Wautoma, WI
Current Conditions
0:56 AM CDT
Cloudy
Temperature
53°F
Dew Point
51°F
Humidity
93%
Wind
W at 7 mph
Barometer
29.87 in. F
Visibility
9.00 mi.
Sunrise
07:24 a.m.
Sunset
05:57 p.m.
Overnight Forecast (Midnight-7:00am)
Temperatures will range from 55 to 50 degrees with partly cloudy skies. Winds will range between 10 and 16 miles per hour from the west. No precipitation is expected.
7-Day Forecast
Saturday
55°F / 49°F
Partly Cloudy
Saturday
60°F / 39°F
Sunny
Sunday
61°F / 39°F
Partly Cloudy
Monday
61°F / 47°F
Light Rain
Tuesday
51°F / 35°F
Partly Cloudy
Wednesday
45°F / 32°F
Partly Cloudy
Thursday
45°F / 32°F
Partly Cloudy
Detailed Short Term Forecast
Issued at 0:56 AM CDT
Saturday...Temperatures will range from a high of 55 to a low of 49 degrees with partly cloudy skies. Winds will range between 10 and 16 miles per hour from the westnorthwest. No precipitation is expected.
...$dailyWea.get(0).segments.get($o).statement
Overnight ...Temperatures will range from 55 to 50 degrees with partly cloudy skies. Winds will range between 10 and 16 miles per hour from the west. No precipitation is expected.
Saturday...Temperatures will range from a high of 60 to a low of 39 degrees with clear skies. Winds will range between 7 and 17 miles per hour from the westnorthwest. No precipitation is expected.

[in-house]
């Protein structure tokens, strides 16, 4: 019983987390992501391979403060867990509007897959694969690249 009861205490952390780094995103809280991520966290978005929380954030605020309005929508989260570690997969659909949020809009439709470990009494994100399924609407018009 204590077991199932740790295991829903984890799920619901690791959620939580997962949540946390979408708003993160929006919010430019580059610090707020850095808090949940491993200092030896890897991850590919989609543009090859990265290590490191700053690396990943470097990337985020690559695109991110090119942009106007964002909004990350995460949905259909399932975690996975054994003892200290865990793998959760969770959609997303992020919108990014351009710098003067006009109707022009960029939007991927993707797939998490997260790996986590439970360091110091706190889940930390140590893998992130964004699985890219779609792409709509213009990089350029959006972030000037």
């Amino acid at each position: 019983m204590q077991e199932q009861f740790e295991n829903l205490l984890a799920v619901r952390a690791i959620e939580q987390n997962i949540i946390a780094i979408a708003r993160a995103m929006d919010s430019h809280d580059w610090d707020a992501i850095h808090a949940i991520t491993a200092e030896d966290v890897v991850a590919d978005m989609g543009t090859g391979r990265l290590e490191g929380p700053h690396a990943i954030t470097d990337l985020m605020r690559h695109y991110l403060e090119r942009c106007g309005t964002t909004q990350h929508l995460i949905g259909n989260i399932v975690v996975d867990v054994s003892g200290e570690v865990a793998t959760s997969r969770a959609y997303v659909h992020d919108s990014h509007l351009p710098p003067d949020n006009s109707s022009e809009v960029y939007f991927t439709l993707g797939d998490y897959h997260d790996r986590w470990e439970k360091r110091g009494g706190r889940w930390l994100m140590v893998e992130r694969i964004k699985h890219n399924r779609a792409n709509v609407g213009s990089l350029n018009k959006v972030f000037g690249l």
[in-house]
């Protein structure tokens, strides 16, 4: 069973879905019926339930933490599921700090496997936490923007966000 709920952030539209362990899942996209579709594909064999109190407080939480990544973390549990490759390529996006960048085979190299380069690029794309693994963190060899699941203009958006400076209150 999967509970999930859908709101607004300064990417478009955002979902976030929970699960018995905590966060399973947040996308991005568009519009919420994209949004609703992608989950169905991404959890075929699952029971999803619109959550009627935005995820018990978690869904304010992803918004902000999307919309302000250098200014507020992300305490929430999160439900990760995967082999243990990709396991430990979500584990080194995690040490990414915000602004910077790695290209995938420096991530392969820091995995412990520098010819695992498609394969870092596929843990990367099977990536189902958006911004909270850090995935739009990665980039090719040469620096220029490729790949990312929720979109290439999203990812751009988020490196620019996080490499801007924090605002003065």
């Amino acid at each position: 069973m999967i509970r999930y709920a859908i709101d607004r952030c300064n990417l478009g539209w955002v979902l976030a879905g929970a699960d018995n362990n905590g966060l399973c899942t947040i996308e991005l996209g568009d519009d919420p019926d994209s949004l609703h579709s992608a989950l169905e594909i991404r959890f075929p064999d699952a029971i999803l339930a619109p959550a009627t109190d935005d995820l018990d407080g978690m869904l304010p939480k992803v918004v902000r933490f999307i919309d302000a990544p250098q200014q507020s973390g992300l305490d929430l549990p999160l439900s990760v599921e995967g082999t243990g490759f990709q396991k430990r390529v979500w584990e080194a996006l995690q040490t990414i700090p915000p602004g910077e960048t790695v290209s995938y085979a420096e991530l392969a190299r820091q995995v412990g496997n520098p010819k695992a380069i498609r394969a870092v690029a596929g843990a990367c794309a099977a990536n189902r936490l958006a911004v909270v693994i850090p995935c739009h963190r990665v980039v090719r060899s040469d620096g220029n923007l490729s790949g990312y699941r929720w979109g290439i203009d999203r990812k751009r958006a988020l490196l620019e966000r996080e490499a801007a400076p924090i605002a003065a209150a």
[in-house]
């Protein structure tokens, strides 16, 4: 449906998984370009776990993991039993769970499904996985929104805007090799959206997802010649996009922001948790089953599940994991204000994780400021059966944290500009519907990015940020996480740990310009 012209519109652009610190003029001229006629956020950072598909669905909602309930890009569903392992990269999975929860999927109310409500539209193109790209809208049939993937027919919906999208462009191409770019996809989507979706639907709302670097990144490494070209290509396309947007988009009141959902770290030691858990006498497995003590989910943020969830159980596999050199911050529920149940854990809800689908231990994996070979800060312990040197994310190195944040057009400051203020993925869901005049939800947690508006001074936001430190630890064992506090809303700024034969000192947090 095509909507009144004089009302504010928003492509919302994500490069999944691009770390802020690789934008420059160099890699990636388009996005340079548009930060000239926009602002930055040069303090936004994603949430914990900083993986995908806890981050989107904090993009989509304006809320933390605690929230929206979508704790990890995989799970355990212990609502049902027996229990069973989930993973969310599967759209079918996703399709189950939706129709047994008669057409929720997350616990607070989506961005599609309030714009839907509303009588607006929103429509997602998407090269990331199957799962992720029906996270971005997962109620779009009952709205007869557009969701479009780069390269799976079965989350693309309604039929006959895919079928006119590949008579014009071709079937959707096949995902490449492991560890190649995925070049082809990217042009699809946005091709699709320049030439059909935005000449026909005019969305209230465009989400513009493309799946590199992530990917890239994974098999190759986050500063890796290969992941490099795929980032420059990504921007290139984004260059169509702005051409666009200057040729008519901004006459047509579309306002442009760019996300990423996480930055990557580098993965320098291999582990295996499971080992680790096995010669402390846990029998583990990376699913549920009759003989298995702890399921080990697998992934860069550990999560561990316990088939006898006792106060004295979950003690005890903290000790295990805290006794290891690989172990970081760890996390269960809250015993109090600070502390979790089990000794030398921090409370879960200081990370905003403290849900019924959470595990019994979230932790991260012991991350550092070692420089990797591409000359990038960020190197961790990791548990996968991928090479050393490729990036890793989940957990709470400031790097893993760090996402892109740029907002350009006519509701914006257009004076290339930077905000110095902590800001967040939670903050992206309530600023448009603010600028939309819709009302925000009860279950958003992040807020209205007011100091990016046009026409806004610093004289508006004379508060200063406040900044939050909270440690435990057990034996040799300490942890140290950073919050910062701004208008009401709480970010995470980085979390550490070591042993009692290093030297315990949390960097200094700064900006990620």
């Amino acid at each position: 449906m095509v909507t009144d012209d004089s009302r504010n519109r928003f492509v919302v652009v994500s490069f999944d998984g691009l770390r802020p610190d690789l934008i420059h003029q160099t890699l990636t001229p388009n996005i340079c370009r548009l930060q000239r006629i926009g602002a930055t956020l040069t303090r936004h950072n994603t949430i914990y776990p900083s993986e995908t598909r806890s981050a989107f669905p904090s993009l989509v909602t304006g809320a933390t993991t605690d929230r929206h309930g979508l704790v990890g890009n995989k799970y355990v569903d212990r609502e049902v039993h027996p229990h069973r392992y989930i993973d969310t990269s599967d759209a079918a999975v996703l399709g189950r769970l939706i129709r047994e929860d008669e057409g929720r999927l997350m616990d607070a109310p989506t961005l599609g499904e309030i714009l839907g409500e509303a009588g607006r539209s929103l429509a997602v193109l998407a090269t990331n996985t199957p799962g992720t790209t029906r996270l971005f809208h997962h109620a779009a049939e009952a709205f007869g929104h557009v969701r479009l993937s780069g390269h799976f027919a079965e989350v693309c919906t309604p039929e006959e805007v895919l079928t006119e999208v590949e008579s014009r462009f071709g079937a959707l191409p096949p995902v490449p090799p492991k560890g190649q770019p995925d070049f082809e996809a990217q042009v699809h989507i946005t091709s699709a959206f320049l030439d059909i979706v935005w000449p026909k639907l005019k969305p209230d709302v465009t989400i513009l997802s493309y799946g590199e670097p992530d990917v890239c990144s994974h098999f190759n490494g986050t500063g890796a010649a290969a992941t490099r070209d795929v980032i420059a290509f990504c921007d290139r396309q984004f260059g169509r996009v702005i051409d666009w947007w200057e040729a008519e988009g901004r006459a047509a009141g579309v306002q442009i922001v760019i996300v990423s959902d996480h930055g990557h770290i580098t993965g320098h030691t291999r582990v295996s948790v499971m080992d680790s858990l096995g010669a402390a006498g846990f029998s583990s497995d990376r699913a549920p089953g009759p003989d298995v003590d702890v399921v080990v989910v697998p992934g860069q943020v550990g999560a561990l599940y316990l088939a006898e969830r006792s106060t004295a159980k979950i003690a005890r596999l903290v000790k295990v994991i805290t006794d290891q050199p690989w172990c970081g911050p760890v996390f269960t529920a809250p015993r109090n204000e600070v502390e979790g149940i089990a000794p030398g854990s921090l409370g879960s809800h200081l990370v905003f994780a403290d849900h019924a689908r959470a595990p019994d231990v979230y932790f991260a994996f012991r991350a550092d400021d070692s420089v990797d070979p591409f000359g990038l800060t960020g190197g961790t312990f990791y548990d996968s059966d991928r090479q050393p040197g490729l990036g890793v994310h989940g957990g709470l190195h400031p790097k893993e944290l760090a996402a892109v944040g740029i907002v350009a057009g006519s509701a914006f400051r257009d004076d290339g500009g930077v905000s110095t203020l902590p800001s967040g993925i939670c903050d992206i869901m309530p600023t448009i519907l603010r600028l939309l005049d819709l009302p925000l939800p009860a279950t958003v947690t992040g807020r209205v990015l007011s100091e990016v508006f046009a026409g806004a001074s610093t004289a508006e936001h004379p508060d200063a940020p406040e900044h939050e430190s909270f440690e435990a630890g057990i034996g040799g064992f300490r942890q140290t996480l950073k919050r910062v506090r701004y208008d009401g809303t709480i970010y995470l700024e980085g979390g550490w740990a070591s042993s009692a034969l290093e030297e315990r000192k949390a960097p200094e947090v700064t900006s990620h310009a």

Brazil in position to pass

US as soybean producer

March 21, 2013 | 0 comments

An Iowa State University expert says long-term trends and recent weather patterns have put Brazil in a position to overtake the United States as the world's leading producer of soybeans.

Chad Hart is a grain markets specialist at Iowa State, and he says the market change "has been building over a long period of time, but this year will be a milestone."

Hart told The Gazette of Cedar Rapids that U.S. farmers can't match the rate at which Brazil is increasing the acres for soybean crops.

Hart says that although Brazil may replace the United States as the world's largest producer of soybeans, soybeans will continue to be profitable for U.S. growers. And, he says, U.S. dominance for corn production will continue.

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